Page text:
Mu SL: First Impressions
Picked it up a few days ago, but I thought I should put at least 100km on the bike before giving first impressions. You can see the bike here: http://www.dahon.com/us/musl.htm
. The only modifications I ordered from the LBS were fenders (or mudguards as some prefer), Ergon GC2 comfort grips with the incorporated bar-end, and toe-clips.
Reviewer: Mid-fifties, getting back into cycling. Was an avid recreational cyclist until about 15 years ago. In the past I've owned a full-blown touring bike, a road-warrier performance bike, and a mountain-bike converted to city-bike with slicks (I still own and ride the MTB). I'm about 5'9 and 180lbs - 15 or 20 of which I don't need (OK, maybe even 25).
First, thanks to everyone here on the forum who answered my questions when I was looking to purchase. Ultimately, any purchase comes down to individual suitablity and personal preference, but I appreciated the advice.
My wife took one look at the Mu SL and immediately refered to it as "the MUSCLE bike". And, indeed, the bike has that sort of feel. Very lightweight, yet solid-feeling. And that muscley curve. I've read some complaints about the quality of Dahons, but any shortcomings in this regard are not immediately apparent to my eye. The aluminum welds aren't very pretty compared to a nice chromoly, butted frame, but picking up the bike does a lot to help one get over that.
The steering is very quick -- twitchy at first, but I'm starting to get used to it. One-hand riding is something I do with more caution than usual, and I still weave a bit too much when pulling the water-bottle and drinking while underway.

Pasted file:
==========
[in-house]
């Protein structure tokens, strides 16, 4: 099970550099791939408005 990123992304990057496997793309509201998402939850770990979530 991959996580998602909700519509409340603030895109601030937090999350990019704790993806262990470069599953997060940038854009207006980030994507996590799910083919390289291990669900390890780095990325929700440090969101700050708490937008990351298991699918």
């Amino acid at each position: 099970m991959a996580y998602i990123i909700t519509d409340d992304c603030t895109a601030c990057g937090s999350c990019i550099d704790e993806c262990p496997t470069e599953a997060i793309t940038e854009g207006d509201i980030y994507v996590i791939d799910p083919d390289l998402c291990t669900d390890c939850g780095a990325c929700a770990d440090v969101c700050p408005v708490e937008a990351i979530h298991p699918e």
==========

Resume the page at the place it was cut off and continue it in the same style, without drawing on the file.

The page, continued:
The Stelvio tires feel quick and a bit squirrely going downhill at max speed. Maybe it isn't the tires, but that's what it feels like to me. I'm pumping them to about 110psi. The rear tire developed a slow leak early so I had the LBS swap out the tube for me. Now the front tire has a slow leak, but it takes about three days to flat out. I've been reading the threads on tires with interest, but I'd like to give these a decent chance.
The front suspension hub does a surprisingly good job of smoothing out the bumps. I feel the bumps through the back-end, though. Overall, I am pleasantly surprised by the ride -- I had expected it to be more harsh based on the frame type and design, and the wheels/tires. However riding in the city I find myself seeing (and worrying about) debris, holes, ridges, grates, plates and other wheel-eating obstacles FAR more than on my MTB. I can certainly feel the front suspension hub when standing hard on the pedals (especially when pressing on climbs). There is a bit of pogoing, but it's not excessive.
The SRAM X9 system shifts very positively -- delightfully so. But then, I haven't ridden new components in about 20 years. The trigger speed shifter is positioned just right for down-gearing, but I don't like the position/size of the upshift lever (maybe I need more time to get used to it). The 32-93" gearing range seems just about right for me at present. Yes, I can top-out going down hills, but I don't yet have the feel and confidence in the handing to be going any faster. At the low end, I'm limited by my lungs and legs rather than the gear. If I 'crack' getting my fat a** up a hill, I find I can sit in the lowest gear, pedalling slowly, and still not have to get off. I'm hoping to improve my fitness enough that I won't be doing that too much.
I've read about some concerns with the handle-bar post. The Mu SL post does not telescope like many of the other models, so I suppose that adds to it's rigidity. I'm pretty light on the bars at all times -- even when out of the saddle -- so I haven't noticed any undue flexing.
Speaking of saddle: 100km of riding is not a real indicator, but I personally like the SDG BelAir. What I DON'T like is the fact that it's an I-beam seat-post and saddle -- not for any reason other than I can't seem to find a saddle-bag for the thing! I like to carry just a few tools and a spare tube in a saddle-bag when I ride. For this bike, I'm currently doing that in a small fanny pack. Any suggestions?
Folding is very easy, and the folded package is certainly compact enough for my purposes.
Overall, the more I ride this bike, the better I like it. It's fun, very quick, and more comfortable than I'd feared it might be. I was looking for a recreational/fitness bike -- the Mu SL certainly fits that bill and, because it just begs to be ridden, it might just get me out there more.